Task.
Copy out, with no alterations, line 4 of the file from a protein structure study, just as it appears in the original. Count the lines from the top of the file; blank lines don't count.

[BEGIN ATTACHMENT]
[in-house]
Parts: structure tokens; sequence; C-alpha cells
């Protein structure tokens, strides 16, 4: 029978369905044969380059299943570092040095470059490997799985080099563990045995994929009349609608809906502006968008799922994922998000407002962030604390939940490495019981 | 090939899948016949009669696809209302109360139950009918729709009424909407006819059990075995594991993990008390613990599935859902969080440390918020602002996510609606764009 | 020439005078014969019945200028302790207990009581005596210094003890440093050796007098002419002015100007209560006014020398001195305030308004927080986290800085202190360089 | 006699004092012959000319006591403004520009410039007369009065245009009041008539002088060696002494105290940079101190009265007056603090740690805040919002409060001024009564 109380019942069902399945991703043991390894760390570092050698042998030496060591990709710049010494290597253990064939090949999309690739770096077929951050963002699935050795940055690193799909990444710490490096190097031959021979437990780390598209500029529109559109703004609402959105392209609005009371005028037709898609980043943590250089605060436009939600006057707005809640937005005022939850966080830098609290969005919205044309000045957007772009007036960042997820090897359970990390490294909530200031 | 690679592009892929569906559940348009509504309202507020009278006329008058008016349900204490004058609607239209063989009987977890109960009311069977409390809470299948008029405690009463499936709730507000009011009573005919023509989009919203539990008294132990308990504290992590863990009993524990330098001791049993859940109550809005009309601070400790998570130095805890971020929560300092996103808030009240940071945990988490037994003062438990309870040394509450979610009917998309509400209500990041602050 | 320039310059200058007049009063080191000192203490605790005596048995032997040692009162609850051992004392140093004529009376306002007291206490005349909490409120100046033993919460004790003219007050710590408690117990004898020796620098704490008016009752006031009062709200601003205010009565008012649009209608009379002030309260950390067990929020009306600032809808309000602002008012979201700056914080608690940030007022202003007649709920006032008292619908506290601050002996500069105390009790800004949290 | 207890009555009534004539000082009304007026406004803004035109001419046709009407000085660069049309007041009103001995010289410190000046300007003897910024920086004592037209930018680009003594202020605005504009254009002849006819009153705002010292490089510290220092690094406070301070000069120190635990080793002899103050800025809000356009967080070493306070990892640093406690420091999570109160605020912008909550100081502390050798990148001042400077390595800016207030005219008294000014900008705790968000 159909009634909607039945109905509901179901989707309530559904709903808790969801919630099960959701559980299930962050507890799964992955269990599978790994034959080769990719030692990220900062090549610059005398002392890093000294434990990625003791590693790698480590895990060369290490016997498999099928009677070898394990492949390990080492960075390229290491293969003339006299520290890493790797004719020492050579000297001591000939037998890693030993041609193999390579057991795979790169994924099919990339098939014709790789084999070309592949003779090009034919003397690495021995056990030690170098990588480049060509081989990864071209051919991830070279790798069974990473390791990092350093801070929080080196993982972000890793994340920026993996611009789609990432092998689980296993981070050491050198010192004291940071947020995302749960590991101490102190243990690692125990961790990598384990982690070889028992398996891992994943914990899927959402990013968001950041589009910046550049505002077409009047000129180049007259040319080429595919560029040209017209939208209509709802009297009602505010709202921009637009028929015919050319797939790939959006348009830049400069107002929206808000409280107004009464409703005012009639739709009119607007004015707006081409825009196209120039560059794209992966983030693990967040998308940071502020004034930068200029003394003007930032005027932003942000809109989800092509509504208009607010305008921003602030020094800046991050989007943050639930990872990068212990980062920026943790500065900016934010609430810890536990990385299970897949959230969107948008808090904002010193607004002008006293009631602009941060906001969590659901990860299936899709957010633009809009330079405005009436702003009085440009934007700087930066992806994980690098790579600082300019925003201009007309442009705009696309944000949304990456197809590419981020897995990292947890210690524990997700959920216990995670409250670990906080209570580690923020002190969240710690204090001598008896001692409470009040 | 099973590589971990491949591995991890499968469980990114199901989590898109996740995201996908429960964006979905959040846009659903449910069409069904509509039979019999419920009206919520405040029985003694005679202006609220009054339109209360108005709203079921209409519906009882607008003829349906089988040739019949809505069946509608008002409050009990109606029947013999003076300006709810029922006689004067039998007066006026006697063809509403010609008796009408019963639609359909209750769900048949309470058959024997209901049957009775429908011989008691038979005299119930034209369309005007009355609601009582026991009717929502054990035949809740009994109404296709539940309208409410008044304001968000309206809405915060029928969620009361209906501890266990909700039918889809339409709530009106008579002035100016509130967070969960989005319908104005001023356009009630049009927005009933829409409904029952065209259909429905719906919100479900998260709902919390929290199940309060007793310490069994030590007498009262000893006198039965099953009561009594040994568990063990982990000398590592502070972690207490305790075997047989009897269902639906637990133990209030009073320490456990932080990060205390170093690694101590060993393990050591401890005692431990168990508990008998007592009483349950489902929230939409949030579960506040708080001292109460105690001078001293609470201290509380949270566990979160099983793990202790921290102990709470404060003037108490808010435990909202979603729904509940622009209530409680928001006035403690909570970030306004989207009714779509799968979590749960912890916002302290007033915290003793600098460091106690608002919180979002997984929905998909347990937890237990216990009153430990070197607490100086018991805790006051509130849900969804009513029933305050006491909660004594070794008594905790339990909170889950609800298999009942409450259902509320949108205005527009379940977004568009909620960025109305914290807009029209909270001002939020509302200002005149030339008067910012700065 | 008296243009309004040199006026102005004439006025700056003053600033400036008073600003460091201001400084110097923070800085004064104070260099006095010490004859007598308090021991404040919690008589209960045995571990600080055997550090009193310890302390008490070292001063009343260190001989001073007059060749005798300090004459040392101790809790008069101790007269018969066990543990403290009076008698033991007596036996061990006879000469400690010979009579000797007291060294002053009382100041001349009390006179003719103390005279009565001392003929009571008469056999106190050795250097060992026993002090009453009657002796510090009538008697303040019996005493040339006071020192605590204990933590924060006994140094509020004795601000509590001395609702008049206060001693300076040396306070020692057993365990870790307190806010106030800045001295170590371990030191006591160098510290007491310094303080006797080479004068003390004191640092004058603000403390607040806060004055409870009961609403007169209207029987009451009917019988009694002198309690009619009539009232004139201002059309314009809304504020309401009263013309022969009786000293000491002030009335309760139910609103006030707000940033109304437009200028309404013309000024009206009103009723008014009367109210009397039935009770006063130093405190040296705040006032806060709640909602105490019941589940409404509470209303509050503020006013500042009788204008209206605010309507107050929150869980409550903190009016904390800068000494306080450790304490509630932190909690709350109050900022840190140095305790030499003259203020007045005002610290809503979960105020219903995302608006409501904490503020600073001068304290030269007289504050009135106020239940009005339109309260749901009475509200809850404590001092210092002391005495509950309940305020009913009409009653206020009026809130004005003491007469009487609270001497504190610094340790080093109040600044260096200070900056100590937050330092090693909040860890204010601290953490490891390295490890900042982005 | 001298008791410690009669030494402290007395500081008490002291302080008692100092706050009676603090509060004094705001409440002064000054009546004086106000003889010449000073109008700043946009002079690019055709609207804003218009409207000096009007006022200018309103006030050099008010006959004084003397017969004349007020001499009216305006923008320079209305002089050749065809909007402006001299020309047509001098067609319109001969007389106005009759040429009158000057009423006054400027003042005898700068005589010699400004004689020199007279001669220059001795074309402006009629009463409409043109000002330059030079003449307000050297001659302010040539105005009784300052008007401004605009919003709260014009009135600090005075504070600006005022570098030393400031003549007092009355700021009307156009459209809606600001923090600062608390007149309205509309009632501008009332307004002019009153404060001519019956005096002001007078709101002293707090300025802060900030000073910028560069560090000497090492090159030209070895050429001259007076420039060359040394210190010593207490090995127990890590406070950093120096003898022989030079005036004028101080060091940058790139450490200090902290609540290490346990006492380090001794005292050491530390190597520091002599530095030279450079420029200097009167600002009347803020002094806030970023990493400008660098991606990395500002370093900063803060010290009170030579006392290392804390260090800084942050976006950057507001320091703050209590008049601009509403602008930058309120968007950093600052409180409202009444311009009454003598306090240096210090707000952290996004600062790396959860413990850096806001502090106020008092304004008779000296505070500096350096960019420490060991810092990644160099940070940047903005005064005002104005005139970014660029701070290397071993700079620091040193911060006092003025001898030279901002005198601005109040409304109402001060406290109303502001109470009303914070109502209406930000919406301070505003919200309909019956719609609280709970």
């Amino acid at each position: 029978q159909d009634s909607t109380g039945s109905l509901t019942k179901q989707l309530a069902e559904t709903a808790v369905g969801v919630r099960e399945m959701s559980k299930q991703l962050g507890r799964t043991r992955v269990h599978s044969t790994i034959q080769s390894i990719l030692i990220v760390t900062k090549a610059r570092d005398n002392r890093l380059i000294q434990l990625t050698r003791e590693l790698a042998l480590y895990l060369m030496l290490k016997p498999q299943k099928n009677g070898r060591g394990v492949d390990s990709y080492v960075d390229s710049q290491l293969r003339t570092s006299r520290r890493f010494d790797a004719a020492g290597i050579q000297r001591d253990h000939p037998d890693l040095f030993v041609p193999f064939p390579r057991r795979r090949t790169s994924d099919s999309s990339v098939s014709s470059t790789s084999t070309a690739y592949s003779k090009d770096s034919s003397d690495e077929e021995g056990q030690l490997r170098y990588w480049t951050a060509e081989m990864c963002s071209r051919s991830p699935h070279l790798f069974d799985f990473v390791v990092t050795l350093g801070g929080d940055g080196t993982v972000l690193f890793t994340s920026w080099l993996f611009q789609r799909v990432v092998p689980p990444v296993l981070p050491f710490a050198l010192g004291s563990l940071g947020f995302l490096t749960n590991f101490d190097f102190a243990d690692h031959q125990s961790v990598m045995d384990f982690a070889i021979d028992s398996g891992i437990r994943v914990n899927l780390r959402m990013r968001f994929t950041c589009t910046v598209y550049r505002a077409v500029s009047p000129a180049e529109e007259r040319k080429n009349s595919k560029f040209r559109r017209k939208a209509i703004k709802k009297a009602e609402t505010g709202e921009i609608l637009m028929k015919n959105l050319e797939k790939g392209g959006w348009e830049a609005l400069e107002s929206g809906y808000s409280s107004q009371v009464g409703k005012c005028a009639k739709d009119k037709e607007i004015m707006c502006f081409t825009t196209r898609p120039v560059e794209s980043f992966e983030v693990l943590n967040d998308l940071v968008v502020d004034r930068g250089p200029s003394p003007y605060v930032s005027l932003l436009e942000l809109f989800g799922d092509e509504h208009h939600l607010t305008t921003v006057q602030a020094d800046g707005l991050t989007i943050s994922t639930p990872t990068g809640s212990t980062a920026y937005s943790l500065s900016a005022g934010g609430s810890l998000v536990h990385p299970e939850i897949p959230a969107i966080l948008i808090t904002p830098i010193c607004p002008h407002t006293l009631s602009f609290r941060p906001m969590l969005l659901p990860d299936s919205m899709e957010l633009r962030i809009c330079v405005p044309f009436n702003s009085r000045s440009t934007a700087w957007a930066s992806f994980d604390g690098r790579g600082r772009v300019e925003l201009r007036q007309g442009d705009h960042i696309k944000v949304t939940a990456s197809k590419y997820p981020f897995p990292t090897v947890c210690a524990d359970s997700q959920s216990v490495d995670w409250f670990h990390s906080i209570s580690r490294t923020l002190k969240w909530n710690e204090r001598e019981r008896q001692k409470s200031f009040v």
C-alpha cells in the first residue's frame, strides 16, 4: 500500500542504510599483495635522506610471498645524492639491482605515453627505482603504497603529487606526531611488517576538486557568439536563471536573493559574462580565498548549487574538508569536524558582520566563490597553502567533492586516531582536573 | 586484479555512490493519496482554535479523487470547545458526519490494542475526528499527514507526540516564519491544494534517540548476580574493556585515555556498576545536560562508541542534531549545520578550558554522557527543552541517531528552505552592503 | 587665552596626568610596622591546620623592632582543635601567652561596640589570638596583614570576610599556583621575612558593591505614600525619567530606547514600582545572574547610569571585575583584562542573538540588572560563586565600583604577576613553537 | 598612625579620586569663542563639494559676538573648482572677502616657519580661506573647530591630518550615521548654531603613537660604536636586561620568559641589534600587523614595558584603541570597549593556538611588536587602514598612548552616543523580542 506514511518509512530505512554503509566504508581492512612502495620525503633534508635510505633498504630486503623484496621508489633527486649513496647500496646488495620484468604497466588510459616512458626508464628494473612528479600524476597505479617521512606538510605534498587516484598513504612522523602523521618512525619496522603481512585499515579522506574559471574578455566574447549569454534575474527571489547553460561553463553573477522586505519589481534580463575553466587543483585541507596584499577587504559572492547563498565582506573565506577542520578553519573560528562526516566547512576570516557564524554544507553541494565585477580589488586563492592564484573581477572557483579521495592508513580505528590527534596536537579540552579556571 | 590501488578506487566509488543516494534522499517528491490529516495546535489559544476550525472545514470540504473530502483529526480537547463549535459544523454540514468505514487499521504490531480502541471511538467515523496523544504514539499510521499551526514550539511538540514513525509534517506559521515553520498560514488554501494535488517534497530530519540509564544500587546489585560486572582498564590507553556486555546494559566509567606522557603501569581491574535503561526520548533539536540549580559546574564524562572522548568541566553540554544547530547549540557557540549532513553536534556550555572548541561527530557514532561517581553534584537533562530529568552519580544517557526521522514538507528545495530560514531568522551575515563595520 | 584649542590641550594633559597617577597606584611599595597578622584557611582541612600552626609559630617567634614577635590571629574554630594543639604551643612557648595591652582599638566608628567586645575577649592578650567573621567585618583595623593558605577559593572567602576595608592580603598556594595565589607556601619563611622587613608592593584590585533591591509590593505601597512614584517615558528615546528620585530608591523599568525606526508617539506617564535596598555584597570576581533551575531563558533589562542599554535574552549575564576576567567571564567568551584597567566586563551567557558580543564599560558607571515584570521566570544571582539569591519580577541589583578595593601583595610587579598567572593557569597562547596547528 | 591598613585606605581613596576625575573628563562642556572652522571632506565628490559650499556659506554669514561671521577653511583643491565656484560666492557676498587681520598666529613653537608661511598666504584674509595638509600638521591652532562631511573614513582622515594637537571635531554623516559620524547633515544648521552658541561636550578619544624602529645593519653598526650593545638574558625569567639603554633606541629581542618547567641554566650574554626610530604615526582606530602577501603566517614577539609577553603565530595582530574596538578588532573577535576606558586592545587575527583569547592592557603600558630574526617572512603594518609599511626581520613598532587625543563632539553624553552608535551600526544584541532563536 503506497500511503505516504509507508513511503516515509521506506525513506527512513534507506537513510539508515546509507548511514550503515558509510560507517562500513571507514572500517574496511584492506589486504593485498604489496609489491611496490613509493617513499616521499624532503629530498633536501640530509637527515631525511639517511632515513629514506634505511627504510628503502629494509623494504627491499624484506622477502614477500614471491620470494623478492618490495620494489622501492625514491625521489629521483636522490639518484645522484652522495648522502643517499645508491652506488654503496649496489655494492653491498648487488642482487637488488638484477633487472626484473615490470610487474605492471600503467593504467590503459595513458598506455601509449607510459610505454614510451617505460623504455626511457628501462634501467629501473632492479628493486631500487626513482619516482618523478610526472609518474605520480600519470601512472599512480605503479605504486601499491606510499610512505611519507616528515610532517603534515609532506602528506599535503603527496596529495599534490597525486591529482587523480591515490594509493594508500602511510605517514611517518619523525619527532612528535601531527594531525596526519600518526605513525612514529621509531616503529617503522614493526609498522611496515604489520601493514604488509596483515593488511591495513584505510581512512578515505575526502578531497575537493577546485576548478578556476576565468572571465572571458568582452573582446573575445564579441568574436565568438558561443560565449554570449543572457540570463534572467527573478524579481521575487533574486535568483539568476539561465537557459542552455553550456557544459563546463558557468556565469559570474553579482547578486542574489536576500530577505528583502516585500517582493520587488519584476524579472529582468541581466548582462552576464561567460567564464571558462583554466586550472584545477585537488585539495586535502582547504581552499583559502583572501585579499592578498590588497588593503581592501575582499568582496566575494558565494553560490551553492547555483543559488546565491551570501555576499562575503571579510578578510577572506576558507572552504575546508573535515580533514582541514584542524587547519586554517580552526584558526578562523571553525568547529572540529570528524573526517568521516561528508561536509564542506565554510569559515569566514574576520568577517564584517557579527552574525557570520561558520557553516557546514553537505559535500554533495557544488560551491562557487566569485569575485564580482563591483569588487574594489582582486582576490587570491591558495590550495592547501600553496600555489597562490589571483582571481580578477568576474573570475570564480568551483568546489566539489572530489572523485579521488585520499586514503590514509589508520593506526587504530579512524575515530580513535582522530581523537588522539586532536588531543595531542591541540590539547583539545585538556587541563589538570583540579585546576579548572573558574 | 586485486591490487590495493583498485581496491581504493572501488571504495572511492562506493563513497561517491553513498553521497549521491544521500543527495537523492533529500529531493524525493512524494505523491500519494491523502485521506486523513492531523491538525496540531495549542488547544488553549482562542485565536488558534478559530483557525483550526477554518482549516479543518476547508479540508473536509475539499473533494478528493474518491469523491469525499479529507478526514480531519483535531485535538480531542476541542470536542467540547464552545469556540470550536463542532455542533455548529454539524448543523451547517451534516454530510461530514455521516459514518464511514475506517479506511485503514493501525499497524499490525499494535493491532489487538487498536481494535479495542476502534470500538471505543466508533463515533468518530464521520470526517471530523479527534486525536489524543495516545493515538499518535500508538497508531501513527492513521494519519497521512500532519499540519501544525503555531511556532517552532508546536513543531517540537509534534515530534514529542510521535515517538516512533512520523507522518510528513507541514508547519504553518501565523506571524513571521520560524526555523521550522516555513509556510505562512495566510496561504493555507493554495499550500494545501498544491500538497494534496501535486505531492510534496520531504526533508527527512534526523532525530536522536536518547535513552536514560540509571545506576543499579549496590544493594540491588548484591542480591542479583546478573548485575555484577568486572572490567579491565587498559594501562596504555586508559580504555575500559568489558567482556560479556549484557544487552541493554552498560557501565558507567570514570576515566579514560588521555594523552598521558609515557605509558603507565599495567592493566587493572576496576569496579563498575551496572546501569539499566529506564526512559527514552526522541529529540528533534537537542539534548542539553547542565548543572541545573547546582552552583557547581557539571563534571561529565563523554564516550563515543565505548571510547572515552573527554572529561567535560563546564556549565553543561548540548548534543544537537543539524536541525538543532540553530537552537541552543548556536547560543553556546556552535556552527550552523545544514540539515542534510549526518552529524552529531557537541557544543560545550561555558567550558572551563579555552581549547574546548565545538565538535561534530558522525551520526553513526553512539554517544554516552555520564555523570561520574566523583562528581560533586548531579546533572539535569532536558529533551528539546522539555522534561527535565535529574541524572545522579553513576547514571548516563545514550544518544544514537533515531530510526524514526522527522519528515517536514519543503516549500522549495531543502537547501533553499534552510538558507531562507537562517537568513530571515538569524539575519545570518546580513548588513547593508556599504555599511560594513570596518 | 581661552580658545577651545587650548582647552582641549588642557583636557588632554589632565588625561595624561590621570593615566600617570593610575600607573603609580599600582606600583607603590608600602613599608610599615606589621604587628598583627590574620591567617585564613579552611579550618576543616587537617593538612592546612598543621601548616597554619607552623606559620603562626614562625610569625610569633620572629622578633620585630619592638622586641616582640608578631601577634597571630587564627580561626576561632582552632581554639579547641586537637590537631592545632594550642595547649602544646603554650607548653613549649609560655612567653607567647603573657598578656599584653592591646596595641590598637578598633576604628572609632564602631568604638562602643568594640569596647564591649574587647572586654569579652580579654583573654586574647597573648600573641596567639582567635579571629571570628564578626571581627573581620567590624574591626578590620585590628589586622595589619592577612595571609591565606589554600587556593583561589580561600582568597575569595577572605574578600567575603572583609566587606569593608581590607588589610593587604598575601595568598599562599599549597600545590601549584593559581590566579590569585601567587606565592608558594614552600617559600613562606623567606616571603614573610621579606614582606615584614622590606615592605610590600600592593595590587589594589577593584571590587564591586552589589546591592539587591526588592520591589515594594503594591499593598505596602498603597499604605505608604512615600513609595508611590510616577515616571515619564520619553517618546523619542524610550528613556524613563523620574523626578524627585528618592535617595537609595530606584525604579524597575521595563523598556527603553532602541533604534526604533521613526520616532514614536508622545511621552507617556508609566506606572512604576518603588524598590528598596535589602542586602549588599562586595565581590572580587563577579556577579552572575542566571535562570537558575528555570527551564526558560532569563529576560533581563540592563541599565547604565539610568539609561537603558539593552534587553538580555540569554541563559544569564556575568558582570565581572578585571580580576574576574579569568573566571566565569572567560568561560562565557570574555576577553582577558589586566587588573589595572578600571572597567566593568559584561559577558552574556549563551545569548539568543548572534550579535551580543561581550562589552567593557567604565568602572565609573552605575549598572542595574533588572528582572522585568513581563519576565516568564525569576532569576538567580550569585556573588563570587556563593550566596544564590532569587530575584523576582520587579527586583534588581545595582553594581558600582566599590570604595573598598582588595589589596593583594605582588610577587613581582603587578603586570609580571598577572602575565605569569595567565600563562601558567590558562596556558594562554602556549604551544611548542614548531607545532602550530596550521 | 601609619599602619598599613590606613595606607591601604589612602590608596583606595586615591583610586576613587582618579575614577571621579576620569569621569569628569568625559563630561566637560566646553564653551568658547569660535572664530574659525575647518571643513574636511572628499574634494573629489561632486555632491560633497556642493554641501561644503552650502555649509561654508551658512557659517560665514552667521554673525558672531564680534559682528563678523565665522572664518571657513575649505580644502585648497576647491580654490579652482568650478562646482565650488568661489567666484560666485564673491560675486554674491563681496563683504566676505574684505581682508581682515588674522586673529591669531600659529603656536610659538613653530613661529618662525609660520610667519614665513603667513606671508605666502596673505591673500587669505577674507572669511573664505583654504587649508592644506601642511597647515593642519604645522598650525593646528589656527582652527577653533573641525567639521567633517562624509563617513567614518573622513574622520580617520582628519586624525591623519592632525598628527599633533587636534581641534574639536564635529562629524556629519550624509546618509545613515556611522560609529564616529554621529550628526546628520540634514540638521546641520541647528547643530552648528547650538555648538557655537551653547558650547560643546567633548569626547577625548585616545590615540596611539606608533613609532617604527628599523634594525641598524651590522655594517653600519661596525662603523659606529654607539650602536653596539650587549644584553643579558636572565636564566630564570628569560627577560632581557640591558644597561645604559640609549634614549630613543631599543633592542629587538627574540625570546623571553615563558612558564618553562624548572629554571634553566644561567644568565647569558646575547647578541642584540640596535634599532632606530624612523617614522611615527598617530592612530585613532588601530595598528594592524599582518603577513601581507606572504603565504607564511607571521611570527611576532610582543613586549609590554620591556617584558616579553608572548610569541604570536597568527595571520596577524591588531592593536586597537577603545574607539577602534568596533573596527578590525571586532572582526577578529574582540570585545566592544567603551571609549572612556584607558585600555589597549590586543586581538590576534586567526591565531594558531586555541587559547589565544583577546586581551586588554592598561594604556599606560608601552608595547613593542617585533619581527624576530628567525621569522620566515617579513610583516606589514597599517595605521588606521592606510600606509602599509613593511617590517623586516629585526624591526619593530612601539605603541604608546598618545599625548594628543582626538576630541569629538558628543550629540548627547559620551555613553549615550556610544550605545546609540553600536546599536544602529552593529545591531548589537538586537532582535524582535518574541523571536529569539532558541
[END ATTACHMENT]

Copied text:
């Amino acid at each position: 029978q159909d009634s909607t109380g039945s109905l509901t019942k179901q989707l309530a069902e559904t709903a808790v369905g969801v919630r099960e399945m959701s559980k299930q991703l962050g507890r799964t043991r992955v269990h599978s044969t790994i034959q080769s390894i990719l030692i990220v760390t900062k090549a610059r570092d005398n002392r890093l380059i000294q434990l990625t050698r003791e590693l790698a042998l480590y895990l060369m030496l290490k016997p498999q299943k099928n009677g070898r060591g394990v492949d390990s990709y080492v960075d390229s710049q290491l293969r003339t570092s006299r520290r890493f010494d790797a004719a020492g290597i050579q000297r001591d253990h000939p037998d890693l040095f030993v041609p193999f064939p390579r057991r795979r090949t790169s994924d099919s999309s990339v098939s014709s470059t790789s084999t070309a690739y592949s003779k090009d770096s034919s003397d690495e077929e021995g056990q030690l490997r170098y990588w480049t951050a060509e081989m990864c963002s071209r051919s991830p699935h070279l790798f069974d799985f990473v390791v990092t050795l350093g801070g929080d940055g080196t993982v972000l690193f890793t994340s920026w080099l993996f611009q789609r799909v990432v092998p689980p990444v296993l981070p050491f710490a050198l010192g004291s563990l940071g947020f995302l490096t749960n590991f101490d190097f102190a243990d690692h031959q125990s961790v990598m045995d384990f982690a070889i021979d028992s398996g891992i437990r994943v914990n899927l780390r959402m990013r968001f994929t950041c589009t910046v598209y550049r505002a077409v500029s009047p000129a180049e529109e007259r040319k080429n009349s595919k560029f040209r559109r017209k939208a209509i703004k709802k009297a009602e609402t505010g709202e921009i609608l637009m028929k015919n959105l050319e797939k790939g392209g959006w348009e830049a609005l400069e107002s929206g809906y808000s409280s107004q009371v009464g409703k005012c005028a009639k739709d009119k037709e607007i004015m707006c502006f081409t825009t196209r898609p120039v560059e794209s980043f992966e983030v693990l943590n967040d998308l940071v968008v502020d004034r930068g250089p200029s003394p003007y605060v930032s005027l932003l436009e942000l809109f989800g799922d092509e509504h208009h939600l607010t305008t921003v006057q602030a020094d800046g707005l991050t989007i943050s994922t639930p990872t990068g809640s212990t980062a920026y937005s943790l500065s900016a005022g934010g609430s810890l998000v536990h990385p299970e939850i897949p959230a969107i966080l948008i808090t904002p830098i010193c607004p002008h407002t006293l009631s602009f609290r941060p906001m969590l969005l659901p990860d299936s919205m899709e957010l633009r962030i809009c330079v405005p044309f009436n702003s009085r000045s440009t934007a700087w957007a930066s992806f994980d604390g690098r790579g600082r772009v300019e925003l201009r007036q007309g442009d705009h960042i696309k944000v949304t939940a990456s197809k590419y997820p981020f897995p990292t090897v947890c210690a524990d359970s997700q959920s216990v490495d995670w409250f670990h990390s906080i209570s580690r490294t923020l002190k969240w909530n710690e204090r001598e019981r008896q001692k409470s200031f009040v």